As a business and an intellectual storehouse, Columbia University Press continues to grow in remarkable new ways, and the backing we receive from our readers, partners, and university faculty and staff is what makes this possible. Thank you for your continued support of our books and mission.

Jennifer Crewe
President and Director

Thursday, May 12th, 2016

A Neuropsychological Model of Altered States of Consciousness

Altered States

“Since the feeling of being transported to “somewhere else” in an altered state appears to be a cross-cultural, psychological universal, possibly related to the physiological hardwiring of the human brain, one could hypothesize the existence of certain naturally occurring chemicals in the brain, like DMT, that can act in similar ways as LSD, psilocybin, or mescaline.” — Douglas Osto

This week, our featured book is Altered States: Buddhism and Psychedelic Spirituality in America, by Douglas Osto. In today’s post,

Don’t forget to enter our book giveaway for a chance to win a free copy of Altered States!

Wednesday, May 11th, 2016

Douglas Osto on the relationship between Buddhism and psychedelics in America

Altered States

“I wrote this book because I was interested in a question, and the question was, ‘what’s happened in the relationship between Buddhism and psychedelics since the 60s?’” — Douglas Osto

This week, our featured book is Altered States: Buddhism and Psychedelic Spirituality in America, by Douglas Osto. In today’s video, Osto details some of the questions that led him to write, the methods he used in his research, and the structure of the book itself.

Don’t forget to enter our book giveaway for a chance to win a free copy of Altered States!

Tuesday, May 10th, 2016

Buddhism, Psychedelic Spirituality, and the Religious Landscape of America

Altered States

“These altered states by their very nature exceed the bounds of reason and challenge existing paradigms. We as human beings tend to fear the novel, strange, weird, and extraordinary. Thus it is not surprising that the status quo often is highly suspect of new religious movements, or “cults,” and generally attempts to suppress them, often with extreme prejudice. However, fear is not our only instinct, and hopefully not our strongest.” — Douglas Osto

This week, our featured book is Altered States: Buddhism and Psychedelic Spirituality in America, by Douglas Osto. In today’s post, excerpted from the book’s preface, Osto explains that he hopes to tell “the story of how Buddhism and psychedelic spirituality coemerged, mutually influenced each other, and forever changed the religious landscape of America.”

Don’t forget to enter our book giveaway for a chance to win a free copy of Altered States!

“Man’s greatest dread is the expansion of consciousness.”
—Henry Miller, Time of the Assassins: A Study of Rimbaud

This book does not promote breaking the law of any land; nor does it demonize, denigrate, or dismiss anyone’s religious/spiritual beliefs or practices. As an American born and bred, I have a strong conviction in the individual’s right to freedom of religion. As far as my political views concerning the use of psychoactive substances, I describe myself as libertarian. I believe every adult individual’s body is her own sovereign domain; thus every rational person has a right to do whatever she wants to her body without the interference of a paternalistic government legislating what is in her best interests. Also, in regard to morality, my Catholic upbringing has convinced me of the supremacy of one’s individual conscience. And legality and morality are clearly different things. For example, many today (myself included) would regard the persecution of someone for his sexual orientation or possession of another human being as someone’s property to be immoral acts. However, in the United Kingdom, for example, homosexuality was punishable as a crime until 1967, and slavery was legal in parts of the Empire until 1843.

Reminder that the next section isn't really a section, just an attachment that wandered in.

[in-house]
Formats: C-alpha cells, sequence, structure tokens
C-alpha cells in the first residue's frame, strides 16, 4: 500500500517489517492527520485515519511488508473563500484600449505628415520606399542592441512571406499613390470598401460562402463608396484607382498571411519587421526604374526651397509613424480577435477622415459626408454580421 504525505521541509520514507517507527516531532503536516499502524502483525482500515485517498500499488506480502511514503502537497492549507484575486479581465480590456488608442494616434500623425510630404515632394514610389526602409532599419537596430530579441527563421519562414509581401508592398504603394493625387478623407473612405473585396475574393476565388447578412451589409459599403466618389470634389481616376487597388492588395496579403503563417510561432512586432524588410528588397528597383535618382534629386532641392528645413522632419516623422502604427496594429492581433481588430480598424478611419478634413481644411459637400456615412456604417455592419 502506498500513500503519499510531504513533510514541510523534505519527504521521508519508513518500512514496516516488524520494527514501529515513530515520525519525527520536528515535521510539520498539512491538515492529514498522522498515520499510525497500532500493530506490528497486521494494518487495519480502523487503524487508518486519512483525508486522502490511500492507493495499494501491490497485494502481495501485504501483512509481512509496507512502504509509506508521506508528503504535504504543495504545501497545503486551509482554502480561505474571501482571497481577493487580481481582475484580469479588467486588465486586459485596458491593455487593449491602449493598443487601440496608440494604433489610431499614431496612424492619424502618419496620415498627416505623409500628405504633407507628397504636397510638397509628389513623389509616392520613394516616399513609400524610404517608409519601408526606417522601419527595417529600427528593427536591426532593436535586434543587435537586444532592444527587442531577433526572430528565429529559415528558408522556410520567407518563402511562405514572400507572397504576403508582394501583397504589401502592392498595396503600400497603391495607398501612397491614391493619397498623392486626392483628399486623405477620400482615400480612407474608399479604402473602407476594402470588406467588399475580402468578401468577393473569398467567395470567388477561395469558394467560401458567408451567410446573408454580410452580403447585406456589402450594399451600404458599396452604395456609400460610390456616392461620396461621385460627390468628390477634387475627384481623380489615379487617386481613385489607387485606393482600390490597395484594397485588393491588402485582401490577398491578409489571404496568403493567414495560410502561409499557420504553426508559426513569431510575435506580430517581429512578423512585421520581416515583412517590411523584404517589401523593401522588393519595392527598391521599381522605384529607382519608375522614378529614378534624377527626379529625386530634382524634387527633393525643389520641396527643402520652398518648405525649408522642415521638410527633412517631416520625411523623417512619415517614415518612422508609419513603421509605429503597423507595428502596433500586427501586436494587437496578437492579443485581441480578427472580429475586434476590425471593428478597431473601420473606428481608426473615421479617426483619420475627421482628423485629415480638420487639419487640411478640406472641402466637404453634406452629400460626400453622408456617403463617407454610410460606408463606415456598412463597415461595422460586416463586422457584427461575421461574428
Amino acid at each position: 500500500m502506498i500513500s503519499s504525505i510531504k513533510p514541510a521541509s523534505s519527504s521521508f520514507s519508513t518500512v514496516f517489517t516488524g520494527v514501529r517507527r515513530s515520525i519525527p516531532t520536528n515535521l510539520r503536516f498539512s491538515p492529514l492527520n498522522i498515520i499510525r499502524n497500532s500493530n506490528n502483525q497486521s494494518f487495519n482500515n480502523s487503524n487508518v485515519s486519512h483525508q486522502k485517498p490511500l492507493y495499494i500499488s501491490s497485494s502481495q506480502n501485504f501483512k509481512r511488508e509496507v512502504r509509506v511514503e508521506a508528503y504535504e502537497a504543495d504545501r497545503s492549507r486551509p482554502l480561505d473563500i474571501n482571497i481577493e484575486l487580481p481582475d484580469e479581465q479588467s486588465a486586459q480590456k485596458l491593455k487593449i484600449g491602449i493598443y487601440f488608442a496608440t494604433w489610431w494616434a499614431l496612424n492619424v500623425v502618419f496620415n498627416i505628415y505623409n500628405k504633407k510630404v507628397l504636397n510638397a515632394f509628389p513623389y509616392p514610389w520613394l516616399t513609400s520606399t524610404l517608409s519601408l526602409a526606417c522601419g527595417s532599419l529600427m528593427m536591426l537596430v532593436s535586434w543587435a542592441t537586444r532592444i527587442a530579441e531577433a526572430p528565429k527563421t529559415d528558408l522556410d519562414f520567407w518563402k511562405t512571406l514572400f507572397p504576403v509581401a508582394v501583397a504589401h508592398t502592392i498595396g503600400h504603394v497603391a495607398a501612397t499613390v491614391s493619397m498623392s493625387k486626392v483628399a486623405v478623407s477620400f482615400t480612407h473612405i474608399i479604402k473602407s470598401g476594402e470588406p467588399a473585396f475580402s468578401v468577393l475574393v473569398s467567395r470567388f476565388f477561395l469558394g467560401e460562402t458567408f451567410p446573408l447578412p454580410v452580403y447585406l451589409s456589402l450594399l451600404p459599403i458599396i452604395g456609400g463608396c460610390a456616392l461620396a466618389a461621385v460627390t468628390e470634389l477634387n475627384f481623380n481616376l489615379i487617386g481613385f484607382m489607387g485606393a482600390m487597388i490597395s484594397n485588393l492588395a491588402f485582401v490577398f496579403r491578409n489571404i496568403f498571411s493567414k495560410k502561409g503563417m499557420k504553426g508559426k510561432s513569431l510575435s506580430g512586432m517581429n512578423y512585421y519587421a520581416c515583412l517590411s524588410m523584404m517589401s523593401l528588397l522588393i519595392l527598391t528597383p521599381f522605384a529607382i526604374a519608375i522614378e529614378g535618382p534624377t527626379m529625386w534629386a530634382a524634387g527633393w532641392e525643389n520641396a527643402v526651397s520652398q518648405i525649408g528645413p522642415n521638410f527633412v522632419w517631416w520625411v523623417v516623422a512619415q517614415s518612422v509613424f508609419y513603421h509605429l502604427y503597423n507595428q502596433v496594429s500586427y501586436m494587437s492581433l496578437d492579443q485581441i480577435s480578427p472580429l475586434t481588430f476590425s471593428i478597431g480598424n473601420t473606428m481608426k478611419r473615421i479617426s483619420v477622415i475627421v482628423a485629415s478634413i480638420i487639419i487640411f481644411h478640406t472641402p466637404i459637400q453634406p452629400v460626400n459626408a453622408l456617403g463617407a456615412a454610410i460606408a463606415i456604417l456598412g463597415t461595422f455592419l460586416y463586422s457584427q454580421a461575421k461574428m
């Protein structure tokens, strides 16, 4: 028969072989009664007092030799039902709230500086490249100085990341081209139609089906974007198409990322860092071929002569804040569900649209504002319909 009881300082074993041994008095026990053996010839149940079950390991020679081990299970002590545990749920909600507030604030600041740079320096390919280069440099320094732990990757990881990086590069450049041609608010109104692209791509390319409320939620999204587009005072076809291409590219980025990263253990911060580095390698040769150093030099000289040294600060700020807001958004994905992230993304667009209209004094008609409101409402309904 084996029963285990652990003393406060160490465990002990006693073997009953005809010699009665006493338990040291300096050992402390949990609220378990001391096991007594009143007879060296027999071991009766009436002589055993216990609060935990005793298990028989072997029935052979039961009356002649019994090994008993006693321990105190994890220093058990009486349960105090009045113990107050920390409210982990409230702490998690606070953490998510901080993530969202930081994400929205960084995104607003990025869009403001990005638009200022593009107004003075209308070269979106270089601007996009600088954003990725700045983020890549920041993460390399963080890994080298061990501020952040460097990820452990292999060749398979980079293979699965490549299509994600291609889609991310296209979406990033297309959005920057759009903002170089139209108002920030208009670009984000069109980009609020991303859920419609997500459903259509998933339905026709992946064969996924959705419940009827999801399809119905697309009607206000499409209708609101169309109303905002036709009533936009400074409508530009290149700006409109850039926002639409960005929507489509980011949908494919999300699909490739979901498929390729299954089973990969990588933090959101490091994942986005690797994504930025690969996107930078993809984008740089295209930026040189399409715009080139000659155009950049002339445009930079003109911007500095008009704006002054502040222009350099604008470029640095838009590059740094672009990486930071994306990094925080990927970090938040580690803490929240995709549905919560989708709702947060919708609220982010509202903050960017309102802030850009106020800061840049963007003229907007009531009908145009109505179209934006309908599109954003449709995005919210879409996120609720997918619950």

It should be clear from the above comments that I am not against the use of psychoactive substances for religious/spiritual purposes, regardless of whether such use is deemed “illegal” by some governments. Since I believe an individual’s freedom to religion, absolute sovereignty of her own body, and individual conscience each trump any current laws of the land, I find arguments against the religious use of psychoactives based on the legal status of these substances unconvincing. Moreover, claims that someone should not practice his religion because it could be “dangerous” to his health are equally unconvincing. First, the real health risks of the classic psychedelics appear minimal when compared to the risks of using legal drugs such as alcohol and tobacco. Second, legislating against a person’s or group’s religion out of concern for their health is paternalistic in the extreme. Early Christianity was both illegal and hazardous to your health if you lived in the Roman Empire. And yet, as Tertullian wrote, “The blood of martyrs is the seed of the Church.” In other words, without the outlawed and dangerous activities of the early Christians, Christianity would not be a world religion today. (more…)